August 21, 2012
On 08/21/2012 06:30 AM, Simen Kjaeraas wrote:
> On Tue, 21 Aug 2012 13:55:58 +0200, Regan Heath <regan@netmail.co.nz>
> wrote:

>> On the other hand, the suggested syntax of
>> "bob?.department?.head?.name" from Kotlin is pure genius, and has a
>> good chance of actually being used.
>
> Absolutely. Probably hard to include in D though, as a ? .b is the
> beginning of a conditional expression.

There are many characters that has been neglected by D:

  bob⸮.department⸮.head⸮.name

:p (If not visible on your screen, that character is U+2E2E.)

Ali

August 21, 2012
> There are many characters that has been neglected by D:
>
>   bob⸮.department⸮.head⸮.name
>
> :p (If not visible on your screen, that character is U+2E2E.)
>
> Ali

Nice! No-one of the Ascii-Trapped would miss that: self documentation indeed.

August 22, 2012
On Tue, Aug 21, 2012 at 10:17 PM, Nick Treleaven <nospam@example.net> wrote:
> On 21/08/2012 14:30, Simen Kjaeraas wrote:


>> I have an Option struct on my home computer that only allows access to the held value if the error case is simultaneously handled:
>>
>> Option!int a = foo();
>>
>> int n = a.match!(
>>      (int x) => x,
>>      (None n) => 0 // or throw, or what have you.
>>      );
>>
>> The same solution is perfectly adaptable to MaybeNull, MaybeNan, and
>> probably
>> a host of others of the same family.
>>
>> With some clever use of opDispatch, one could write an Option struct that lets you call methods and acces members of the wrapped type, and return Option!ReturnType.
>
>
> Apart from the opDispatch bit, I've been slowly working on something similar
> (Boost license):
>
> https://github.com/ntrel/d-maybe/blob/master/maybe.d
>
> I'm still working on it, but the basic ideas are there. I think the best bit
> is apply(), which supports passing multiple Maybe values, calling the
> delegate only if all Maybes are valid. In fact Maybe.map() is unnecessary
> due to apply().

Then, both Simen and you could code a generic algebraic datatype generator, with the associated matching functions (and probably mapping / reducing) Here come the whole Haskell / ML menagerie of types :)

mixin(ADT("
Tree(T):
    Leaf(T)
  | Branch(Tree, Tree)
"));

or something like that... And then encode JSON like this.

Or update std.typecons.Algebraic to make it deal with recursive definitions...
August 22, 2012
On Tue, Aug 21, 2012 at 4:55 AM, Regan Heath <regan@netmail.co.nz> wrote:

> Plus, I don't buy the argument that having to explicitly type ".get" will stop anyone from automatically coding statements like:
>
> val g: Option[T] = f.doSomething()
> g.get.doSomethingElse()
>
> and suffering the exact same null pointer exception/error despite using Option and boxing into a Not-Null type.
>
>
> R
>
>
C++ and D have language constructs to allow you to cast away const-ness and immutability, does that mean we have to do away with the concept just because there is a way around it?


--
Ziad


August 22, 2012
On Wed, 22 Aug 2012 19:37:09 +0200, Ziad Hatahet <hatahet@gmail.com> wrote:

> C++ and D have language constructs to allow you to cast away const-ness and
> immutability, does that mean we have to do away with the concept just
> because there is a way around it?

No, but a cast sticks out like a sore thumb. foo.get().bar() does not.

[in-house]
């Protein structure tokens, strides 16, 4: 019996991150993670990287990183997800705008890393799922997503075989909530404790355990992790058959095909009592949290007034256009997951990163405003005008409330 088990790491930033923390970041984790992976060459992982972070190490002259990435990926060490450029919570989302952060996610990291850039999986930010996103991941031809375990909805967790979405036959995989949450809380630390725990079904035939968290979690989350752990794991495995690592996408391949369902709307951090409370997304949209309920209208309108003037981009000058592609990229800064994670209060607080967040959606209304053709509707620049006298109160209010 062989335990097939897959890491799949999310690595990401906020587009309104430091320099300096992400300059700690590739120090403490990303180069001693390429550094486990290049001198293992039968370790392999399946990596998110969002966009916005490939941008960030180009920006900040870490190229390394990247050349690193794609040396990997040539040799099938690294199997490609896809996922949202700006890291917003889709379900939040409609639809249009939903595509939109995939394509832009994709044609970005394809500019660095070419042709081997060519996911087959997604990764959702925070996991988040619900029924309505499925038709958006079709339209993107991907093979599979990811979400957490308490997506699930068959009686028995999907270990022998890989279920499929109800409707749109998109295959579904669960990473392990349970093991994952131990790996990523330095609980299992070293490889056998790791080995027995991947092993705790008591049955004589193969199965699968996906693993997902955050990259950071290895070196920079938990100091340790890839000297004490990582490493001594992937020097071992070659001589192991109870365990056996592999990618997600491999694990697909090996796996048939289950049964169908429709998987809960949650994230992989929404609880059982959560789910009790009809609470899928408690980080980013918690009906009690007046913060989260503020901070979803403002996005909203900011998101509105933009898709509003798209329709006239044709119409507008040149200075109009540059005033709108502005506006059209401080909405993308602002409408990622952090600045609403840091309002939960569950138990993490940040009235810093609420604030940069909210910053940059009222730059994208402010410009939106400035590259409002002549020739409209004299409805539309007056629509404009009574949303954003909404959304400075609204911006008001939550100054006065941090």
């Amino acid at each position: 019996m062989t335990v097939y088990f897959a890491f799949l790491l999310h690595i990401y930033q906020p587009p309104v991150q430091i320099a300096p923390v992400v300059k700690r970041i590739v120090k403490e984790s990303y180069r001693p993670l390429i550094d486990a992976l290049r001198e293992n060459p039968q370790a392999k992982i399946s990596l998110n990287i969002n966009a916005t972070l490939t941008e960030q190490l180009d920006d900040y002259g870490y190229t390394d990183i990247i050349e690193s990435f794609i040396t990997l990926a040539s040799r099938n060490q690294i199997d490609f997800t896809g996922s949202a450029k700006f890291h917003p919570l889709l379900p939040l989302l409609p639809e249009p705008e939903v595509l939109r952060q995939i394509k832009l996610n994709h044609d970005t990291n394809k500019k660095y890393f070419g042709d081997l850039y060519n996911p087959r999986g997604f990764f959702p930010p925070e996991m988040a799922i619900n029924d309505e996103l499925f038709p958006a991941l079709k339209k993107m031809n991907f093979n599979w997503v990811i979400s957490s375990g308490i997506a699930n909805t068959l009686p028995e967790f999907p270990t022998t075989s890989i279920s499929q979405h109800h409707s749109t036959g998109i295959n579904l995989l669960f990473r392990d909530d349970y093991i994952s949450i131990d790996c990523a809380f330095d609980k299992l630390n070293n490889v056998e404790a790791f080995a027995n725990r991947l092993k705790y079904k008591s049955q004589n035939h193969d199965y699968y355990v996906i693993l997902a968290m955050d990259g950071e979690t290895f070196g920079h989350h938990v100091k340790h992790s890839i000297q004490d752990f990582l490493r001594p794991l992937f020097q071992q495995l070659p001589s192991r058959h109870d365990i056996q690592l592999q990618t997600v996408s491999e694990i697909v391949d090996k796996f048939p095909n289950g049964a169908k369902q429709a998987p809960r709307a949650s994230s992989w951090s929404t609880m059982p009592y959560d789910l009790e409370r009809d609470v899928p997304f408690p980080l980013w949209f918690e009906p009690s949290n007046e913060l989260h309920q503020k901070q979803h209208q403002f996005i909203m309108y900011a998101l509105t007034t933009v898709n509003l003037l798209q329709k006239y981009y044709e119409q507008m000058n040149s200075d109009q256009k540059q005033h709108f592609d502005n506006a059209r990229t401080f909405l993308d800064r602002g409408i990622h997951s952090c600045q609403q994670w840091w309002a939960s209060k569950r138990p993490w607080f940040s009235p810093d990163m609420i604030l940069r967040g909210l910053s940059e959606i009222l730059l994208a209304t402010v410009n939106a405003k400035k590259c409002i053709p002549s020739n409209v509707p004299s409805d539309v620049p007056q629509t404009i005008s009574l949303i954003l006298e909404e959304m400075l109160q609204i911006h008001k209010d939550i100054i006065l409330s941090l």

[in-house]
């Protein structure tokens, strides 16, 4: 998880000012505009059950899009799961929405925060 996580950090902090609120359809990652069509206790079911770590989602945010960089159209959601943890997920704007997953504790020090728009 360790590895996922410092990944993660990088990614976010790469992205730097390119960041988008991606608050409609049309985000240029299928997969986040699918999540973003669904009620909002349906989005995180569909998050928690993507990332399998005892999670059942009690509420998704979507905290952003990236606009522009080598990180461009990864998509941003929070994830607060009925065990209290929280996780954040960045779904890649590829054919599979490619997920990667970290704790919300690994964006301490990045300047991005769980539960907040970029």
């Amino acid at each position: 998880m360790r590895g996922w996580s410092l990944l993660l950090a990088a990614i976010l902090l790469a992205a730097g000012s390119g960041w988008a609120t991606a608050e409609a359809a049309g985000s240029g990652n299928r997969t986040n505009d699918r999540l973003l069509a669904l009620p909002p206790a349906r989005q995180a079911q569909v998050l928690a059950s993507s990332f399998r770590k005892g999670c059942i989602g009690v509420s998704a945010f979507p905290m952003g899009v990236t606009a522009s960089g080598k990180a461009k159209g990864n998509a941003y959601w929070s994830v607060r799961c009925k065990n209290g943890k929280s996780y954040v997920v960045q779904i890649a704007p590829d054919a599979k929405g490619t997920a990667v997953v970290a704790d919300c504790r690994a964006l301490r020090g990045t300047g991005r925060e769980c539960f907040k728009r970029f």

-- 
Simen
August 22, 2012
> Time ago I have suggested a syntax like Foo@ to represent in D the subtype of Foo references that can't be null.

That would be nice. Anyhow a lot better as any library solution. But I think it will be resulting in a NotNullable struct in std.typecons...
August 23, 2012
On 21/08/2012 21:17, Nick Treleaven wrote:
>> I have an Option struct on my home computer that only allows access to
>> the held value if the error case is simultaneously handled:
>>
>> Option!int a = foo();
>>
>> int n = a.match!(
>>      (int x) => x,
>>      (None n) => 0 // or throw, or what have you.
>>      );

I've now implemented match, similar to the above:
https://github.com/ntrel/d-maybe/blob/master/maybe.d#L222

My match() always returns Maybe!T, because for pointers the lambdas could return null.

Taken from the unittest:

assert(match!(to!string, ()=>"<invalid>")(maybe(2)) == "2");
assert(match!(to!string, ()=>"<invalid>")(Maybe!int()) == "<invalid>");
assert(match!((x, y)=>text(x, y), {})(maybe(2), maybe(34)) == "234");
assert(match!((x, y)=>text(x, y), {})(Maybe!int(), maybe(34)) == null);
assert(match!((x, y)=>text(x, y), ()=>"none")(Maybe!int(), maybe(34)) == "none");

I'd be interested to see your Option code.

Nick
August 23, 2012
Is there any special reason why these functions doesn't get "Maybe" as (const) ref?

void show(T)(Maybe!T m)
bool opEquals(Maybe!T m)
void opAssign(Maybe!T m)
August 23, 2012
On Thu, 23 Aug 2012 18:27:41 +0200, Nick Treleaven <nospam@example.net> wrote:

> I'd be interested to see your Option code.

Here you go. After looking at your code, and with Modern C++ Design fresh in mind, I see that match and hasValue might have worked better as free functions.

I took the liberty of implementing the optional function calls discussed earlier. If your eyes glaze over or you feel an urge to kill, you are likely looking at that part of the code.

-- 
Simen

August 24, 2012
On 23/08/2012 18:27, Namespace wrote:
> Is there any special reason why these functions doesn't get "Maybe" as
> (const) ref?
>
> void show(T)(Maybe!T m)
> bool opEquals(Maybe!T m)
> void opAssign(Maybe!T m)

No special reason. The Maybe struct is usually pretty small so using ref didn't occur to me, but if it's good practice I should do so. I suppose ref would be necessary because T could be a struct. I hadn't thought about const at all yet.

BTW show is just a test function, I recently made it private.

Nick
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